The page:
Joe Fisch: That really, really goes, I think a long way. That’s on a personal level, I thought was absolutely critical. Then I was also really fortunate to have a very supportive board. Not just with our investors, but also operators that were on the board, as well. To be able to have someone who has deep domain knowledge in eCommerce, or has run a couple of different businesses is absolutely critical, and I think without that, it would make my job so much harder. And surrounding myself with coaches, whether it’s my CEO coach that I have, who’s also a consumer of ours, so I guess both helping and crafting leadership style, but also, “Okay, this experience that I had didn’t work out. I’m your ideal customer. Have you thought about X, Y, and Z?”
Joe Fisch: I think having coaches, having support, very important. And overall, just any sort of network, whether it’s something like YPO, Young Presidents’ Organization, or any other kind of professional network like that, is really, really helpful.
Luke Peters: That’s a great list. But I think that was really cool to hear about the story with your wife and giving you that support. Man, I mean that’s priceless. Awesome story and thanks for sharing that. You talked about what you had to do. What really stands out to me is focus on the customer, so that’s the biggest note that I’ve taken, and my biggest takeaway on that. But now you’re turning the company around and fast forward a couple of years, how’s your mindset changed? How do you transition to a high growth mindset and what does that mean?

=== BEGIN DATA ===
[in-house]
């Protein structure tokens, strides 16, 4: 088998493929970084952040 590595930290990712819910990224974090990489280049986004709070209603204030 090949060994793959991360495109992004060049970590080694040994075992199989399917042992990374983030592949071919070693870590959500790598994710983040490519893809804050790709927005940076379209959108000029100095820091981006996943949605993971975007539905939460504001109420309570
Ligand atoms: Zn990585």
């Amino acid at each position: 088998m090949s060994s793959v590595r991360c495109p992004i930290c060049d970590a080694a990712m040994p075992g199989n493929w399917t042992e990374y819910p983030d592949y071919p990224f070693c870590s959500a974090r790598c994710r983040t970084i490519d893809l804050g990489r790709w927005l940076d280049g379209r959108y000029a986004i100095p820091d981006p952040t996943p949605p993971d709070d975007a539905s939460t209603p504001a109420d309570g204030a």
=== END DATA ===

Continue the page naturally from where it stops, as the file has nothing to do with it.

Joe Fisch: Yeah. I think when we’re focused on whether it’s turnaround or whether it’s high growth, it’s always going to be focus on the customer, focus on the customer. I think that the number of initiatives, though, that could, or opportunities that come up in high growth are going to be a little bit different than during turnaround, because it’s typically like, “Okay, let’s really focus on this one revenue stream or this one process. Let’s do it over and over and over until it’s absolutely excellent and perfect.” I think that as opportunities come up in the turnaround phase, we may not jump at them one, because the resources might not be there, two, we haven’t felt like we’ve actually fully delivered on our promise that we had set forth.
Joe Fisch: You definitely have innovation, because obviously we’re doing the same thing over and over and over, so in innovation someone’s going to pass us by. But I think the number of chances you can take are limited. So, you can’t have a bunch of big swings and misses, unless you’re really, really well funded, which most of the time in a turnaround, you’re trying to get back on track, and prove it out. I think that we have been taking a lot more swings as we’ve moved into growth, knowing that not all of them have to hit, and not all of them have to be a two to four week payback, or a two month payback. It can be a 3, 6, 12 month payback, so long as it makes sense. I think that’s where we’ve been able to really change our mindset and how we approach different opportunities.
Luke Peters: And along that way, have there been any big challenges that have stood out during the expansion phase?